Keith Casey

Procter & Gamble, Cincinnati, Ohio, United States

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Publications (2)0.85 Total impact

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    ABSTRACT: To demonstrate the robustness of the Featherstone pH cycling model when tested in three independent laboratories and to evaluate the use of "non-inferiority" testing at those laboratories. The fundamental principles for the Featherstone laboratory pH cycling model to be an appropriate alternative to animal testing is that it must demonstrate equivalent accuracy to the "Gold Standard" (rat caries model) by: (1) providing a meaningful representation of the caries process; (2) demonstrating a proportionate response to fluoride dose (or concentration); (3) being able to show that clinically proven formulations perform similarly relative to the controls; and (4) differentiating products that have attenuated fluoride activity. This cross-validation study confirmed the ability of the three independent laboratories to discriminate between various concentrations of fluoride-containing dentifrice formulations, demonstrated that clinically proven formulas perform as expected and identified an attenuated fluoride formulation (NaF/CaCO3 dentifrice - 1100 ppm NaF) as inferior compared to the 1100 ppm F (NaF/silica) positive control.
    Full-text · Article · Oct 2011 · American journal of dentistry
  • R V Faller · K Casey · J Amburgey
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    ABSTRACT: The objective of this work was to compare the anticaries potential of several currently marketed fluoride-containing mouthrinse products using two in vitro approaches: 1) fluoride uptake studies of demineralized human enamel samples after exposure to rinse products; and 2) microhardness studies of sound enamel samples after exposure to the rinse products and demineralizing agents. Four currently marketed rinse products, formulated at 100 ppm F, were evaluated in fluoride uptake studies relative to a negative (water) rinse control (Study 1). The same rinse products were evaluated in microhardness studies (Study 2) against a positive control, ACT Anticavity rinse, which is formulated with 225 ppm F and carries the ADA Seal of Acceptance as an effective anticavity mouthrinse. Test products included ACT Total Care rinse (pH = 6.34), Listerine Total Care rinse (pH = 3.57), Crest Pro-Health for Me rinse (pH = 3.33), and Crest Pro-Health Complete rinse (pH = 3.43). Study 1-Samples treated with any of the fluoride-containing rinses showed significantly higher (p < 0.05) levels of fluoride uptake than the negative (water) control. Two of the products (Crest Pro-Health for Me and Crest Pro-Health Complete) showed significantly higher (p < 0.05) levels of fluoride uptake into demineralized enamel than the other marketed rinses (Listerine Total Care and ACT Total Care). Study 2-Samples treated with the same two rinse products (Crest Pro-Health For Me and Crest Pro-Health Complete) showed significantly lower mineral loss than the other rinse products, as well as the positive control. Results of these in vitro studies indicate that the Crest mouthrinse products evaluated here are capable of providing significantly better fluoridation of demineralized enamel, as well as significantly better protection against the initiation and progression of demineralization, compared to the other marketed fluoride-containing mouthrinse products tested.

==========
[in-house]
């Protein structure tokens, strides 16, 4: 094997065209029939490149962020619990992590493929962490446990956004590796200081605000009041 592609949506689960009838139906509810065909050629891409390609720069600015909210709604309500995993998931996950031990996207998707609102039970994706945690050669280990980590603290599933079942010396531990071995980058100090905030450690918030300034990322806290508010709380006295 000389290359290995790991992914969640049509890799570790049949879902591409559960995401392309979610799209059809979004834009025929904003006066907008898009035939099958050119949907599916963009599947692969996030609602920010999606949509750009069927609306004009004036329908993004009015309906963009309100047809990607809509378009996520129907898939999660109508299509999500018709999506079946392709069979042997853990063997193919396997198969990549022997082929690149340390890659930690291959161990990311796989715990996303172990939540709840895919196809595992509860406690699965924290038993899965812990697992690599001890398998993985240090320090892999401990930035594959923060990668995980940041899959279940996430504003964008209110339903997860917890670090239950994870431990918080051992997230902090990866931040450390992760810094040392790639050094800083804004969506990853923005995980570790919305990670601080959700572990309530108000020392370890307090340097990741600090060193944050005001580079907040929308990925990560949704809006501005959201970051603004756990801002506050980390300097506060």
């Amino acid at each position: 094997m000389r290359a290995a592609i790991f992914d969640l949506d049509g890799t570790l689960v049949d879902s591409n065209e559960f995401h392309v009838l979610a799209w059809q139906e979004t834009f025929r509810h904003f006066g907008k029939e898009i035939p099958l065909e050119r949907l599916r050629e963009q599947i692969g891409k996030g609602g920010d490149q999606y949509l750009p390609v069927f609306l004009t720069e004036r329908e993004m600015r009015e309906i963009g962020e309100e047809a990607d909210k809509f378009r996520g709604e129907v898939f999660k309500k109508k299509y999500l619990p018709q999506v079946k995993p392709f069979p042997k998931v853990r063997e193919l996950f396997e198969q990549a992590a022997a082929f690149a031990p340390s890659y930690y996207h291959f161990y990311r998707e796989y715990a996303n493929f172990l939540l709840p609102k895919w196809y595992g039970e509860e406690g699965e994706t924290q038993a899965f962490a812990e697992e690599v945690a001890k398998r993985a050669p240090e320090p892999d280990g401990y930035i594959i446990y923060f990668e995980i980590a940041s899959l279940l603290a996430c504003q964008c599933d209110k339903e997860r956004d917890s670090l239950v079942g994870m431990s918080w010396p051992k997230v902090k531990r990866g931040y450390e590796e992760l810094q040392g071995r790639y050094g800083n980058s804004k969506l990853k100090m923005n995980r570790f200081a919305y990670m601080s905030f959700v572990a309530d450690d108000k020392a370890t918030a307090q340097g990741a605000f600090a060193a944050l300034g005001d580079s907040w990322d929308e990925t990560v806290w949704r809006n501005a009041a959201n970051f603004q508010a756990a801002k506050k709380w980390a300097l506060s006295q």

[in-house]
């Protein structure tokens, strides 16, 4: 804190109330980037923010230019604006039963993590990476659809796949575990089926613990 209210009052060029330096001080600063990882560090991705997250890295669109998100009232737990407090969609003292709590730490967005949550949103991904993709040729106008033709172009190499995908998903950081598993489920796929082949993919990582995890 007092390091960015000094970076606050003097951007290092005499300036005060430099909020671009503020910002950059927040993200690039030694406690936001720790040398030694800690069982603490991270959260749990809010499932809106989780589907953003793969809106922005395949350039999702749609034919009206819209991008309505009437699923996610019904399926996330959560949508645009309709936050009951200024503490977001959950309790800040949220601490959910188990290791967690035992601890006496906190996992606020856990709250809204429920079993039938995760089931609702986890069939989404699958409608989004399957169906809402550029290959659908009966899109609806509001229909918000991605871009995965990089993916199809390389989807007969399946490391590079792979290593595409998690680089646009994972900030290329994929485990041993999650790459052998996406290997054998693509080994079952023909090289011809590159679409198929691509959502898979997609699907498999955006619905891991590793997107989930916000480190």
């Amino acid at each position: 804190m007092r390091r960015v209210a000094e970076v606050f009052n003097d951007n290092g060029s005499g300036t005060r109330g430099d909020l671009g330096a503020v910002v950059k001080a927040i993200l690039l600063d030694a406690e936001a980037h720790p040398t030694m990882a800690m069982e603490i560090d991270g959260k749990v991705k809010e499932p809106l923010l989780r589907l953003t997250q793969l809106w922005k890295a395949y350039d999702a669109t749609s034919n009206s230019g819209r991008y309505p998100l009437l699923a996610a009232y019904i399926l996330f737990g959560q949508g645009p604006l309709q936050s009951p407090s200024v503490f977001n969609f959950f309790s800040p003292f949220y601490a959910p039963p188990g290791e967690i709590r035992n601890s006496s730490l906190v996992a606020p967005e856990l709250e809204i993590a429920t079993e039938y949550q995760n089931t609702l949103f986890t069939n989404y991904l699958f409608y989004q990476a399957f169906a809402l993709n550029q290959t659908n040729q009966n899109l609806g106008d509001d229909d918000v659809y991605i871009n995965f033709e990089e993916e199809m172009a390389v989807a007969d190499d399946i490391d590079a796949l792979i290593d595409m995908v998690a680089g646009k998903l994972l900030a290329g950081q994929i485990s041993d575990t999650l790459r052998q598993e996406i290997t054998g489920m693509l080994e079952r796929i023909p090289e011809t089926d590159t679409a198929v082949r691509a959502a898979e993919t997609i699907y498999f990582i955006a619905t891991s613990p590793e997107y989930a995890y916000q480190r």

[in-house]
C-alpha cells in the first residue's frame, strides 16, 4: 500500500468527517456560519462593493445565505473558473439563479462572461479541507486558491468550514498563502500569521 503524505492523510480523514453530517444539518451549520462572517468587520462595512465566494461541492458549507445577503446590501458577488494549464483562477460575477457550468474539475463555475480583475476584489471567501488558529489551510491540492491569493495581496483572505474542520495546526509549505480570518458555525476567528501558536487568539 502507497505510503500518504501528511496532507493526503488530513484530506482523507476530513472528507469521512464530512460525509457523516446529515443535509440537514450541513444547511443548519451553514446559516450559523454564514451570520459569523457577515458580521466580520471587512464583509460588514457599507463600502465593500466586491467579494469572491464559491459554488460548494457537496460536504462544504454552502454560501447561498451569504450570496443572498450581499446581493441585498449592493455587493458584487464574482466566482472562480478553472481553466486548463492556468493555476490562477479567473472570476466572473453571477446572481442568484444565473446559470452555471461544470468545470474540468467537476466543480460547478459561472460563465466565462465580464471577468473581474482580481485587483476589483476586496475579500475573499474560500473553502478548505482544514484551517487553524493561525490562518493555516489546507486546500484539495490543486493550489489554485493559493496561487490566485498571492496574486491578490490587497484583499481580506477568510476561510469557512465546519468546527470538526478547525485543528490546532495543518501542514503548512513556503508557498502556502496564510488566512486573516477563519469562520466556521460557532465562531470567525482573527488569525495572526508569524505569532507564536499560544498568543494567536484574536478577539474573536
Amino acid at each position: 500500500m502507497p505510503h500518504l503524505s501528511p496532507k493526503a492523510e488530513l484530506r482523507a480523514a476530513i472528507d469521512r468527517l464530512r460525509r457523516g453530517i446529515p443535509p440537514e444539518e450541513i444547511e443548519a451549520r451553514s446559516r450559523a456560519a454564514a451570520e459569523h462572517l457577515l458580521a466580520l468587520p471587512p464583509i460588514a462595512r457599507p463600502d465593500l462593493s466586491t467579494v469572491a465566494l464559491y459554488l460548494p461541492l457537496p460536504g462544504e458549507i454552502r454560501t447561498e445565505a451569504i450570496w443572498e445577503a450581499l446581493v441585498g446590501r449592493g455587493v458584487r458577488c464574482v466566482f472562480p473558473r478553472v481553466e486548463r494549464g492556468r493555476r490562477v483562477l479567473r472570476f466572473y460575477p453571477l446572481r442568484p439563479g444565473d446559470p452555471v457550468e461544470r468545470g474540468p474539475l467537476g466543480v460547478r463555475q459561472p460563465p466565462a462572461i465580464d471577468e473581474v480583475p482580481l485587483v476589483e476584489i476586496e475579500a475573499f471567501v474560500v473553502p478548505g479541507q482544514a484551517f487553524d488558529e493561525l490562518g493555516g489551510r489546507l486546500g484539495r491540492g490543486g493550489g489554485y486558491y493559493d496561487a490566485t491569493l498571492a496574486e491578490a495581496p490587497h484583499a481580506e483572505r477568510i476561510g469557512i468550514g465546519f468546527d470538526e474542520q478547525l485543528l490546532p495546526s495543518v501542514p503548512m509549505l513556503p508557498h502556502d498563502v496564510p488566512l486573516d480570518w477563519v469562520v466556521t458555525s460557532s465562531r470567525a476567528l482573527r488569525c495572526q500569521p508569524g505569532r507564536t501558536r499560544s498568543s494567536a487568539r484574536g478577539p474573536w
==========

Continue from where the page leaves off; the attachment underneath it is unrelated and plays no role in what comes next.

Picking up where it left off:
No preview · Article · Jan 2011 · The Journal of clinical dentistry